• Supplement your chickens normal dry feed diet with , moist foods. Tuna fish, green vegetables and fruits etc. A number of chicken owners I know will actually give their chickens a chilled watermelon on very hot days. 
  • Add electrolytes to the water - Electrolytes are minerals that help a chicken replace and retain fluids. You can buy premade electrolytes for chickens from your local feed store or mix your own.  In her book, The Chicken Health Handbook, Gail Damerow provides the following recipe for a home brew electrolyte solution: 2 quarts water, 1/2 teaspoon potassium chloride (salt substitute), 1/2 teaspoon backing soda, 1 teaspoon table salt.
Chickens Driking from The BriteTap Chicken Waterer

Posting sponsored by ChickenWaterer.com, makers of the BriteTap poultry nipple waterer. The BriteTap chicken waterer shields water from dirt and poop. The water stays clean and there are no messy pans for you to wash out. 

Top 3 Tips for Keeping Chickens Cool In Summer


The dog days of summer are here making life uncomfortable for both people and chickens.  Heat can place stress on chickens, so don't be surprised if you see a drop in egg production during the summer. Although you can't control the weather, there are some things that you can do to keep your chickens comfortable and safe during these hot days.

 Here are our top 3 ideas for keeping your chickens cool:


  1.  Ensure Ventilation -  Hopefully, you've built your coup with windows that allow you to increase ventilation in your coop. If this is the case, make sure that the ventilation windows are wide open during the summer. If you plan on leaving the windows open during the evening, make sure that the windows themselves are covered with  durable screening to keep out any predators that may be roaming around your property during the evening. If you are in a particularly hot environment like Texas or Arizona, you may also want to invest in a small fan to help drive hot-air from your coop. However, please note that chickens do not sweat and, therefore, don't benefit from having air blown over them directly. The purpose of the fan is to  keep heat from building up inside the coop.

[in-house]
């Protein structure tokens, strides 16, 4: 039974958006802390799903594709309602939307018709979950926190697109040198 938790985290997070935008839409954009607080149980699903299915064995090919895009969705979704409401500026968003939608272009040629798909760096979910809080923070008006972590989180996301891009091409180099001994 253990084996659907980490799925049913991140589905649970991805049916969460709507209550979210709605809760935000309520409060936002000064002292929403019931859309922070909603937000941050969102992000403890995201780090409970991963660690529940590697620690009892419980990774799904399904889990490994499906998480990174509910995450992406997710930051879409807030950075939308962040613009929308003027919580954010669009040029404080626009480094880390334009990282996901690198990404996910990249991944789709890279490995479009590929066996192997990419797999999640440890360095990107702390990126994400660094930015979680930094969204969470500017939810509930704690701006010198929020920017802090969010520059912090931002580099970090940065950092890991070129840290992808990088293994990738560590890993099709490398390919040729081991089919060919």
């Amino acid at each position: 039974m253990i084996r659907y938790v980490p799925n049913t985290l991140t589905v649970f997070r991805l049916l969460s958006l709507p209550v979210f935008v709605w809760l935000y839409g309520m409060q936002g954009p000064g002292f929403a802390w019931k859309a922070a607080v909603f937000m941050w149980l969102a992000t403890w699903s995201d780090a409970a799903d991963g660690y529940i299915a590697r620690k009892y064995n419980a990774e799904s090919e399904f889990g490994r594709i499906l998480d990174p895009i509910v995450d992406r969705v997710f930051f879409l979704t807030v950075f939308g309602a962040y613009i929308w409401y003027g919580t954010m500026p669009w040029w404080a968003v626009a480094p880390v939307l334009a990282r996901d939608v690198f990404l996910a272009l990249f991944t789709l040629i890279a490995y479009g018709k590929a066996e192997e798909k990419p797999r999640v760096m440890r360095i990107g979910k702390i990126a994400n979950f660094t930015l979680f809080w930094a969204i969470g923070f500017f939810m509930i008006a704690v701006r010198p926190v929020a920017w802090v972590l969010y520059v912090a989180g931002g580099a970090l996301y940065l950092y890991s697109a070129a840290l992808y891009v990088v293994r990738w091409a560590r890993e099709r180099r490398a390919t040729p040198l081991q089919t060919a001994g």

Screened vents at top and bottom of coop promote good air circulation
  2. Provide Shade -  If there are no areas in your chicken run or backyard where chickens can go to escape the heat of direct sunlight, we recommend that you set up a sunshade for them.  You can construct a shade with garden stakes, zip ties and either shade cloth or marine grade fabric.  Shade cloth is an outdoor fabric that partially blocks light based on the density of the fabric weave. The denser the weave, the more light that gets blocked. Shade cloth has the advantage of allowing wind to blow through the cloth so it is less likely to tear or be blow loose from the stakes. It can be purchased in a variety of grades to block from 30% to 90% of the sunlight ( see below photo).  
    Shade cloth in various capacities
    Unfortunately, your color choices are fairly limited -- your garden store is likely to only carry black, white and and green shade cloth. Marine grade fabric is a more visually appealing alternative. This is the same fabric used to make outdoor umbrellas and is UV resistant and easy to keep clean. It comes in a very wide variety of colors and in many beautiful patterns. You can purchase it in small quantities from online retailers and local fabric stores. If searching online, look for the "Sunbrella" brand.
    Sunbrella colors and patterns

  3. Plenty of Water -  During the summer months, it's absolutely essential that you provide your flock with a constant source of clean water. If you are using an insulated water water supply tank with your BriteTap chicken waterer, then consider adding some ice to the tank when you fill it each morning. The insulated tank will keep your chicken's water amazingly cool all day, even in extreme conditions. Some owners of the BriteTap chicken waterer tell us that they prefer using a re-usable ice block like the one shown  below in place of ice. The blocks can be placed into the freezer each evening and are ready to go the following morning. There's no need to re-fill ice trays to make new ice.
Posting sponsored by ChickenWaterer.com, makers of the BriteTap poultry nipple waterer. The BriteTap chicken waterer shields water from dirt and poop. The water stays clean and there are no messy pans for you to wash out.